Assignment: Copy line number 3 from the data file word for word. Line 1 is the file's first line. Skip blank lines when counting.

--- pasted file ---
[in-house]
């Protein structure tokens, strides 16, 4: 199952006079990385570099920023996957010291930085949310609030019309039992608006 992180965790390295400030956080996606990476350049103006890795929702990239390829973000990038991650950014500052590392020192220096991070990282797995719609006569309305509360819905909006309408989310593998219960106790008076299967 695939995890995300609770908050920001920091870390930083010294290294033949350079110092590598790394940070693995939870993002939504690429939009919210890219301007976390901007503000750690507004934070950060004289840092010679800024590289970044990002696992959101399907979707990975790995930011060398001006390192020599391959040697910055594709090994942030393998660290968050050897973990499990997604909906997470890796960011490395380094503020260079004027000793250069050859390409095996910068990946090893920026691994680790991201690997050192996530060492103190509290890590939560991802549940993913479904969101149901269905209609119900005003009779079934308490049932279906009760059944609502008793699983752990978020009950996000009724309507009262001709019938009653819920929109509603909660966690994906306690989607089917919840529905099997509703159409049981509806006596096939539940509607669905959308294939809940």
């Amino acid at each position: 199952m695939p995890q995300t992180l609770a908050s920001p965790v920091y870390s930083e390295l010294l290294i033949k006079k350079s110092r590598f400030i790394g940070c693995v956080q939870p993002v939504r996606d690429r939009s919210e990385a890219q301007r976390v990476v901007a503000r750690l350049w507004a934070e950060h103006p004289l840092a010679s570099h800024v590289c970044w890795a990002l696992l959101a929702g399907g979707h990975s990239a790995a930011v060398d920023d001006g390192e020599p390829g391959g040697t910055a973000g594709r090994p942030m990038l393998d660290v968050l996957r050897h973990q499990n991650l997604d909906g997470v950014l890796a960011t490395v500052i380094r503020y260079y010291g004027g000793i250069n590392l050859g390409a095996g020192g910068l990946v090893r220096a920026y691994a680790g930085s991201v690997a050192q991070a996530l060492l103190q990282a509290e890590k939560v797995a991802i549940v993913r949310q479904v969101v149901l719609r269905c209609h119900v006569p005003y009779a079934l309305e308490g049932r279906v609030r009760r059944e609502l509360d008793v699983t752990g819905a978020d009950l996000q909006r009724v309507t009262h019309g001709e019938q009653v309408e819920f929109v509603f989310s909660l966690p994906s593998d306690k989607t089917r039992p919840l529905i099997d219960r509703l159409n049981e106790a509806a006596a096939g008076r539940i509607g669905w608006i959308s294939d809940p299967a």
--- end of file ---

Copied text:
């Amino acid at each position: 199952m695939p995890q995300t992180l609770a908050s920001p965790v920091y870390s930083e390295l010294l290294i033949k006079k350079s110092r590598f400030i790394g940070c693995v956080q939870p993002v939504r996606d690429r939009s919210e990385a890219q301007r976390v990476v901007a503000r750690l350049w507004a934070e950060h103006p004289l840092a010679s570099h800024v590289c970044w890795a990002l696992l959101a929702g399907g979707h990975s990239a790995a930011v060398d920023d001006g390192e020599p390829g391959g040697t910055a973000g594709r090994p942030m990038l393998d660290v968050l996957r050897h973990q499990n991650l997604d909906g997470v950014l890796a960011t490395v500052i380094r503020y260079y010291g004027g000793i250069n590392l050859g390409a095996g020192g910068l990946v090893r220096a920026y691994a680790g930085s991201v690997a050192q991070a996530l060492l103190q990282a509290e890590k939560v797995a991802i549940v993913r949310q479904v969101v149901l719609r269905c209609h119900v006569p005003y009779a079934l309305e308490g049932r279906v609030r009760r059944e609502l509360d008793v699983t752990g819905a978020d009950l996000q909006r009724v309507t009262h019309g001709e019938q009653v309408e819920f929109v509603f989310s909660l966690p994906s593998d306690k989607t089917r039992p919840l529905i099997d219960r509703l159409n049981e106790a509806a006596a096939g008076r539940i509607g669905w608006i959308s294939d809940p299967a």